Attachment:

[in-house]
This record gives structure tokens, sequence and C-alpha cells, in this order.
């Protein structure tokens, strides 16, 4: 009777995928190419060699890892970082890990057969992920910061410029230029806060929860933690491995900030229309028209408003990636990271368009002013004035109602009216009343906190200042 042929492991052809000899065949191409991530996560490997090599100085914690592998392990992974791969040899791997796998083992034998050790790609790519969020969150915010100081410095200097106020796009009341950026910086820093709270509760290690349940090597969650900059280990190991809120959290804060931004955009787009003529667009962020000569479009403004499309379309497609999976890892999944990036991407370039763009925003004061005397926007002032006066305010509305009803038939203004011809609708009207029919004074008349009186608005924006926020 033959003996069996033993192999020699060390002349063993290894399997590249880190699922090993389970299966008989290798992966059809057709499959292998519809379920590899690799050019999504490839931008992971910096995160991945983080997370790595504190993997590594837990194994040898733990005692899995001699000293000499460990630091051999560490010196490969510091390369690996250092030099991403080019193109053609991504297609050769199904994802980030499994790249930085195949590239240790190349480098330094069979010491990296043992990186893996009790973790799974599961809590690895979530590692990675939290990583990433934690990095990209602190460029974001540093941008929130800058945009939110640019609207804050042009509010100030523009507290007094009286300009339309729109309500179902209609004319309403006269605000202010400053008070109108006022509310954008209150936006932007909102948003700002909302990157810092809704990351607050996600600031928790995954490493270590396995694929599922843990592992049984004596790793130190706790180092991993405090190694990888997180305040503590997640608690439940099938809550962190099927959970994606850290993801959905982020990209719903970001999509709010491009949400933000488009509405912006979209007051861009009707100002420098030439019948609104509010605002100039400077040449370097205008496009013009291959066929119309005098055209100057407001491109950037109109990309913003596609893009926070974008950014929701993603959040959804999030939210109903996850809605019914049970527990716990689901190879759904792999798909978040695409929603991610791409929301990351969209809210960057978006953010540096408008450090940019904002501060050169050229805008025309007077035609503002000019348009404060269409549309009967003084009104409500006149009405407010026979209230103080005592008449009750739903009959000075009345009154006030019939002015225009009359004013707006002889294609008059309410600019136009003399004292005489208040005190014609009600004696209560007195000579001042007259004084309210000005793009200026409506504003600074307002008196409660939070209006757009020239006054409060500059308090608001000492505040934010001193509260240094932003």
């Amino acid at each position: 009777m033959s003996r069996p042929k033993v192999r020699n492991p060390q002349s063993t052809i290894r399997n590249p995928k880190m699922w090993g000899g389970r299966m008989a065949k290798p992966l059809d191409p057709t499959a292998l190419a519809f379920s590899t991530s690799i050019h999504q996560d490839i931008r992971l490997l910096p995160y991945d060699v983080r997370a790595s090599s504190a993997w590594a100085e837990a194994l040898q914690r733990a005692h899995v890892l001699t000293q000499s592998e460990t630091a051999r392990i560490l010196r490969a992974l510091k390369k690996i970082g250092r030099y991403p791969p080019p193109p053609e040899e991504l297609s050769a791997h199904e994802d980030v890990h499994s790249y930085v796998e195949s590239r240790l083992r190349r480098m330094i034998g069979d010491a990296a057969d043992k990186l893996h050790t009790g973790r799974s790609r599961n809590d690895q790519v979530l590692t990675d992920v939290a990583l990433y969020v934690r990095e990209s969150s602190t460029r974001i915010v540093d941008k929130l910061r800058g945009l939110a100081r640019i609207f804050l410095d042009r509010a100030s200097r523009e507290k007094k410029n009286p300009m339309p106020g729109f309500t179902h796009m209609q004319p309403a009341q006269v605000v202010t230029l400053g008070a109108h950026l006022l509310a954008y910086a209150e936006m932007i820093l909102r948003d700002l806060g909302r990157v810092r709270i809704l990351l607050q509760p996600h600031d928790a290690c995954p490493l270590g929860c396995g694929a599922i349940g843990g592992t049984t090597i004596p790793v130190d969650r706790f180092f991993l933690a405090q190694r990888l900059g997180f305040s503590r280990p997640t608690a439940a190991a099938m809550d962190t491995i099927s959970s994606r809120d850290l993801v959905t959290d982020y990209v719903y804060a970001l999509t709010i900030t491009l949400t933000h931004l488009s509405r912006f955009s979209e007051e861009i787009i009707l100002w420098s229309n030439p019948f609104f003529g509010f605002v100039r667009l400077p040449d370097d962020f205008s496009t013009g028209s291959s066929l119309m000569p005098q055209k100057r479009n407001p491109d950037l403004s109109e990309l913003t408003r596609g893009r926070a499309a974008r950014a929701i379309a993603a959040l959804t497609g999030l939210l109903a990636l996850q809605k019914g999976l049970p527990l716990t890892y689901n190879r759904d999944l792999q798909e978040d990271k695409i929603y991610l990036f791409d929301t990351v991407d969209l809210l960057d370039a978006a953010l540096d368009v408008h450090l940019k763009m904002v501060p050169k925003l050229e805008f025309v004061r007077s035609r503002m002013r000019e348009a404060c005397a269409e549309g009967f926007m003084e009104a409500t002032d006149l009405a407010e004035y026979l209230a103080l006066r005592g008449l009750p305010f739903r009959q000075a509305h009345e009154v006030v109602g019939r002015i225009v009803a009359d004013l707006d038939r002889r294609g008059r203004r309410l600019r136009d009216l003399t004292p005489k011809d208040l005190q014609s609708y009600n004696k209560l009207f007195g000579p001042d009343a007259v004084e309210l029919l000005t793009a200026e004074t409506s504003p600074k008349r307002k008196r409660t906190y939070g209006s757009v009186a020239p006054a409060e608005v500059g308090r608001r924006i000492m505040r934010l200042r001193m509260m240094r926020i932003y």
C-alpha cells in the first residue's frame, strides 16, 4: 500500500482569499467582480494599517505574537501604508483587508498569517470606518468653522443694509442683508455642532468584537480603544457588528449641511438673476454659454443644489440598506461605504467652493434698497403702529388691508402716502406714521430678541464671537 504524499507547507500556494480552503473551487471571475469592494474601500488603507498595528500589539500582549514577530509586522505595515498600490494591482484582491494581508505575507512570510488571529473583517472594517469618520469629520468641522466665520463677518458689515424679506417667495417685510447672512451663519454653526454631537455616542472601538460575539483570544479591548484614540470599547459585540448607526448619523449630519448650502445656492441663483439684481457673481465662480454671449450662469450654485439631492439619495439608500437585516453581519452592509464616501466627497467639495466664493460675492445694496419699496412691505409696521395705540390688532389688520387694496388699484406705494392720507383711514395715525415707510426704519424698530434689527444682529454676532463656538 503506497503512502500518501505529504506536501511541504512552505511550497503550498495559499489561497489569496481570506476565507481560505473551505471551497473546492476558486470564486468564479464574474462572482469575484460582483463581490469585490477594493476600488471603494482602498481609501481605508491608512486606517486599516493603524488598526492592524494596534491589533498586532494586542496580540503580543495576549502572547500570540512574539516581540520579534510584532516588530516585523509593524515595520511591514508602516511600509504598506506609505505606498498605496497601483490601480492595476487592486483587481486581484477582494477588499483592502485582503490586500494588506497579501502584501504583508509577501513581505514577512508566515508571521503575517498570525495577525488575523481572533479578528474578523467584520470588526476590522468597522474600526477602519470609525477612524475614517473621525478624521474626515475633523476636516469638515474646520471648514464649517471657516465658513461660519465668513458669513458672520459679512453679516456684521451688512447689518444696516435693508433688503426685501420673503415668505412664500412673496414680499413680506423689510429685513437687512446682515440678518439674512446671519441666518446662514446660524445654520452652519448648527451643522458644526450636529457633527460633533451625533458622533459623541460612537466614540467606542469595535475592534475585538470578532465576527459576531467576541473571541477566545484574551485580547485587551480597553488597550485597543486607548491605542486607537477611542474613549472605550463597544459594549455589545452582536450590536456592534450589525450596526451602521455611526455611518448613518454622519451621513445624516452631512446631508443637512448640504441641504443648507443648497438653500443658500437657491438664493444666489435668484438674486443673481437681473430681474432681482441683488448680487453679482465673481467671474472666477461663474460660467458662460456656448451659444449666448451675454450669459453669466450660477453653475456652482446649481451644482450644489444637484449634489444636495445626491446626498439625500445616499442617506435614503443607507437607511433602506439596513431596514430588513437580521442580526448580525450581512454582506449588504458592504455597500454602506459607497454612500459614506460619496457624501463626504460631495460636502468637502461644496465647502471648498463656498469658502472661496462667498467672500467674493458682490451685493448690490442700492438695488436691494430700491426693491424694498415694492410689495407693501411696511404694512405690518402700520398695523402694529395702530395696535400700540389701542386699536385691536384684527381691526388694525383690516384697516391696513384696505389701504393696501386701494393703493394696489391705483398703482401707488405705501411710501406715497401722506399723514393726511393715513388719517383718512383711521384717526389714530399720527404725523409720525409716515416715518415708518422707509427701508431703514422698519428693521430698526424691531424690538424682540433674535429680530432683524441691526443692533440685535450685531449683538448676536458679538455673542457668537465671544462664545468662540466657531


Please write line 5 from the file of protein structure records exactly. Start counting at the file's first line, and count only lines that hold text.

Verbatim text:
C-alpha cells in the first residue's frame, strides 16, 4: 500500500482569499467582480494599517505574537501604508483587508498569517470606518468653522443694509442683508455642532468584537480603544457588528449641511438673476454659454443644489440598506461605504467652493434698497403702529388691508402716502406714521430678541464671537 504524499507547507500556494480552503473551487471571475469592494474601500488603507498595528500589539500582549514577530509586522505595515498600490494591482484582491494581508505575507512570510488571529473583517472594517469618520469629520468641522466665520463677518458689515424679506417667495417685510447672512451663519454653526454631537455616542472601538460575539483570544479591548484614540470599547459585540448607526448619523449630519448650502445656492441663483439684481457673481465662480454671449450662469450654485439631492439619495439608500437585516453581519452592509464616501466627497467639495466664493460675492445694496419699496412691505409696521395705540390688532389688520387694496388699484406705494392720507383711514395715525415707510426704519424698530434689527444682529454676532463656538 503506497503512502500518501505529504506536501511541504512552505511550497503550498495559499489561497489569496481570506476565507481560505473551505471551497473546492476558486470564486468564479464574474462572482469575484460582483463581490469585490477594493476600488471603494482602498481609501481605508491608512486606517486599516493603524488598526492592524494596534491589533498586532494586542496580540503580543495576549502572547500570540512574539516581540520579534510584532516588530516585523509593524515595520511591514508602516511600509504598506506609505505606498498605496497601483490601480492595476487592486483587481486581484477582494477588499483592502485582503490586500494588506497579501502584501504583508509577501513581505514577512508566515508571521503575517498570525495577525488575523481572533479578528474578523467584520470588526476590522468597522474600526477602519470609525477612524475614517473621525478624521474626515475633523476636516469638515474646520471648514464649517471657516465658513461660519465668513458669513458672520459679512453679516456684521451688512447689518444696516435693508433688503426685501420673503415668505412664500412673496414680499413680506423689510429685513437687512446682515440678518439674512446671519441666518446662514446660524445654520452652519448648527451643522458644526450636529457633527460633533451625533458622533459623541460612537466614540467606542469595535475592534475585538470578532465576527459576531467576541473571541477566545484574551485580547485587551480597553488597550485597543486607548491605542486607537477611542474613549472605550463597544459594549455589545452582536450590536456592534450589525450596526451602521455611526455611518448613518454622519451621513445624516452631512446631508443637512448640504441641504443648507443648497438653500443658500437657491438664493444666489435668484438674486443673481437681473430681474432681482441683488448680487453679482465673481467671474472666477461663474460660467458662460456656448451659444449666448451675454450669459453669466450660477453653475456652482446649481451644482450644489444637484449634489444636495445626491446626498439625500445616499442617506435614503443607507437607511433602506439596513431596514430588513437580521442580526448580525450581512454582506449588504458592504455597500454602506459607497454612500459614506460619496457624501463626504460631495460636502468637502461644496465647502471648498463656498469658502472661496462667498467672500467674493458682490451685493448690490442700492438695488436691494430700491426693491424694498415694492410689495407693501411696511404694512405690518402700520398695523402694529395702530395696535400700540389701542386699536385691536384684527381691526388694525383690516384697516391696513384696505389701504393696501386701494393703493394696489391705483398703482401707488405705501411710501406715497401722506399723514393726511393715513388719517383718512383711521384717526389714530399720527404725523409720525409716515416715518415708518422707509427701508431703514422698519428693521430698526424691531424690538424682540433674535429680530432683524441691526443692533440685535450685531449683538448676536458679538455673542457668537465671544462664545468662540466657531